Why Afternoon Naps are a Sign of Health, Not Laziness.

Most of us usually lack time to take a nap in the afternoon, due to the numerous household chores, jobs, bills, and all other responsibilities that keep our schedules packed.

And this can often be exhausting, even on the best of days. Therefore, if you feel drained and your energy flags in the middle of the day, you should know that 34 percent of Americans nap.

Some consider naps childish and lazy, while others believe daytime naps are counter-productive and will wreck their sleep at night. Yet, these are all stigmas, as napping is a healthy way to restore the deficits of sleep deprivation.

If you do not enjoy a mid-afternoon siesta and never stop to snooze, you might need to reconsider your daily habits, as napping is very beneficial.

According to the National Sleep Foundation, a 20 to 30 minutes nap effectively restores alertness and boosts performance. Moreover, being short, such a nap will not affect nighttime sleep and will avoid the bleariness that occurs after an extended nap.

A NASA study found that a 40-minute nap took by military pilots and astronauts improved their performance by 34% and their alertness by 100%.

Naps are a way to recharge and slow down, so they prevent burnout and improve overall health and well-being.

A 2010 study in Neurobiology of Learning and Memory investigated whether daytime naps also improve memory processes, particularly associative memory, which is the ability to make connections between unrelated objects.

The study involved 31 healthy participants who were given a learning task at noon to memorize two sets of face-object photograph pairs. The objects in each pair occurred in both sets but were paired with different faces.

Participants were divided into two groups: those who had a 90-minute daytime nap or those who did not. At 4:30 p.m., participants who napped showed dramatically better retention of associative memory.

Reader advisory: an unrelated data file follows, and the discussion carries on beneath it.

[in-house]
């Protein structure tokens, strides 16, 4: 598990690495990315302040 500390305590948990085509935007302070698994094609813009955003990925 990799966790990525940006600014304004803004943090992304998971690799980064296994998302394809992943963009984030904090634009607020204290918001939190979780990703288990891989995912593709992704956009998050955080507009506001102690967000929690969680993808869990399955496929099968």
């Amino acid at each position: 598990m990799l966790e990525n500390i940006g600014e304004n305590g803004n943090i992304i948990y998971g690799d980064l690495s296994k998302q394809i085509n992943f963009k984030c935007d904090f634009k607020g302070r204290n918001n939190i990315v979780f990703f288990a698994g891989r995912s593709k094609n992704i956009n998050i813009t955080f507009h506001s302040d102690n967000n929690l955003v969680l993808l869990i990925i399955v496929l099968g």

Additionally, a 2006 study at the Sleep Medicine and Research Center found that naps and caffeine aided night workers improve at their jobs.

One of the researchers, James K. Walsh, Ph.D., explained that due to the body’s propensity for sleep at night, being alert and productive on the night shift can be challenging, even if you’ve had enough daytime sleep.

This is especially helpful in people who are driving for extended periods of time. Experts recommend the driver to pull over, drink a caffeinated beverage and nap for 20 minutes before hitting the road again.

Plus, scheduled napping has also been prescribed for people affected by narcolepsy.

Napping has psychological benefits, so naps are an easy way to rejuvenate the body and relax.

Frequent naps are also useful when you are learning a new skill. A 2006 study in Biological Physiology div participants divided into two groups: those who napped frequently and those who napped sporadically.

All participants were given a nap before a reading task. Habitual nappers were found to do better on the reading and retention task. According to researchers, the brains of habitual nappers consolidated motor learning better, which is part of the process of learning a new skill.

There are several types of naps:

  • Planned napping-- This is a nap before you feel tired, usually before an event that you know will end late in the night, or it is only a way to ward off sleepiness before it comes.
  • Emergency Napping-- This is a nap in the afternoon when the energy dip strikes the hardest. It is useful for tired drivers or people who are operating dangerous equipment.
  • Habitual Napping-- Some people take a nap at the same time every day, for instance, after lunch.

For best effects, aim at an afternoon nap, no longer than 20–30 -minutes. This nap will boost alertness without making you feel groggy afterward.

The room should be with a comfortable temperature, limited noise, and dim light.

However, note that even though the benefits of a short nap daily cannot be denied, they are not feasible at times. Naps can sometimes cause grogginess and disorientation, usually when the nap exceeds the recommended 20-30 minutes. Also, people struggling with sleeping issues might worsen the issue by taking naps.

Therefore, try and see what works best for you. If you are among the ones that fully enjoy the benefits of a short nap, rejoice. Science has your back.